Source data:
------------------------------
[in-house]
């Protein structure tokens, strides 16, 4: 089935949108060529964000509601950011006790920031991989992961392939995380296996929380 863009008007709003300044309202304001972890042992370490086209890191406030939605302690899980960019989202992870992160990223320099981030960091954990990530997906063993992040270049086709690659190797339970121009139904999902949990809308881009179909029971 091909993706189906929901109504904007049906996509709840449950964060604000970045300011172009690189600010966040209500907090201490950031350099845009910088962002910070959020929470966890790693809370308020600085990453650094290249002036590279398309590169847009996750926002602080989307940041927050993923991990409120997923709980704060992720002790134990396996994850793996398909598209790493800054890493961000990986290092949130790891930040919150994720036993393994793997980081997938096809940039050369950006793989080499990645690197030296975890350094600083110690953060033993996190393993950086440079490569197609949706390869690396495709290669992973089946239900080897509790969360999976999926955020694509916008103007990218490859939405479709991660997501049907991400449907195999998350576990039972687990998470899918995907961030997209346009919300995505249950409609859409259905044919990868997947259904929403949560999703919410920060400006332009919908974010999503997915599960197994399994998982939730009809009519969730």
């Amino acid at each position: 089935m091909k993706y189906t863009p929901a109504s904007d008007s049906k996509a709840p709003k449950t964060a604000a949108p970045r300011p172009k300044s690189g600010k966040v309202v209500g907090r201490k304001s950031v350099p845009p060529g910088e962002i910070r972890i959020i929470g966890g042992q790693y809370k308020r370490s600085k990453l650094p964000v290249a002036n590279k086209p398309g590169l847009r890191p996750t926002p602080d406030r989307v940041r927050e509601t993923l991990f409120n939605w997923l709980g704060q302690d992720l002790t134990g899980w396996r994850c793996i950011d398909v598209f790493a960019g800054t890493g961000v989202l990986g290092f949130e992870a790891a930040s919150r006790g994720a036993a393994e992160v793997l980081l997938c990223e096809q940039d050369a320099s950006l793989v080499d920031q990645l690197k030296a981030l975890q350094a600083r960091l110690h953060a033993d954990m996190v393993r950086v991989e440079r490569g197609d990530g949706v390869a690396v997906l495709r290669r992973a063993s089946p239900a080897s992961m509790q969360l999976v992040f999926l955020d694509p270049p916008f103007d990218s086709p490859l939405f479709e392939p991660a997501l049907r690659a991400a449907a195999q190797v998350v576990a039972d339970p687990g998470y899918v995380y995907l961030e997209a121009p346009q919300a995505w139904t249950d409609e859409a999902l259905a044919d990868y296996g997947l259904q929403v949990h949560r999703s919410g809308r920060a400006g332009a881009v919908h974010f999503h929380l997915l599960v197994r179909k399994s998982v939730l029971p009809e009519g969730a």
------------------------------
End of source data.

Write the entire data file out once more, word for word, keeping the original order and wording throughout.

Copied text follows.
[in-house]
């Protein structure tokens, strides 16, 4: 089935949108060529964000509601950011006790920031991989992961392939995380296996929380 863009008007709003300044309202304001972890042992370490086209890191406030939605302690899980960019989202992870992160990223320099981030960091954990990530997906063993992040270049086709690659190797339970121009139904999902949990809308881009179909029971 091909993706189906929901109504904007049906996509709840449950964060604000970045300011172009690189600010966040209500907090201490950031350099845009910088962002910070959020929470966890790693809370308020600085990453650094290249002036590279398309590169847009996750926002602080989307940041927050993923991990409120997923709980704060992720002790134990396996994850793996398909598209790493800054890493961000990986290092949130790891930040919150994720036993393994793997980081997938096809940039050369950006793989080499990645690197030296975890350094600083110690953060033993996190393993950086440079490569197609949706390869690396495709290669992973089946239900080897509790969360999976999926955020694509916008103007990218490859939405479709991660997501049907991400449907195999998350576990039972687990998470899918995907961030997209346009919300995505249950409609859409259905044919990868997947259904929403949560999703919410920060400006332009919908974010999503997915599960197994399994998982939730009809009519969730």
């Amino acid at each position: 089935m091909k993706y189906t863009p929901a109504s904007d008007s049906k996509a709840p709003k449950t964060a604000a949108p970045r300011p172009k300044s690189g600010k966040v309202v209500g907090r201490k304001s950031v350099p845009p060529g910088e962002i910070r972890i959020i929470g966890g042992q790693y809370k308020r370490s600085k990453l650094p964000v290249a002036n590279k086209p398309g590169l847009r890191p996750t926002p602080d406030r989307v940041r927050e509601t993923l991990f409120n939605w997923l709980g704060q302690d992720l002790t134990g899980w396996r994850c793996i950011d398909v598209f790493a960019g800054t890493g961000v989202l990986g290092f949130e992870a790891a930040s919150r006790g994720a036993a393994e992160v793997l980081l997938c990223e096809q940039d050369a320099s950006l793989v080499d920031q990645l690197k030296a981030l975890q350094a600083r960091l110690h953060a033993d954990m996190v393993r950086v991989e440079r490569g197609d990530g949706v390869a690396v997906l495709r290669r992973a063993s089946p239900a080897s992961m509790q969360l999976v992040f999926l955020d694509p270049p916008f103007d990218s086709p490859l939405f479709e392939p991660a997501l049907r690659a991400a449907a195999q190797v998350v576990a039972d339970p687990g998470y899918v995380y995907l961030e997209a121009p346009q919300a995505w139904t249950d409609e859409a999902l259905a044919d990868y296996g997947l259904q929403v949990h949560r999703s919410g809308r920060a400006g332009a881009v919908h974010f999503h929380l997915l599960v197994r179909k399994s998982v939730l029971p009809e009519g969730a």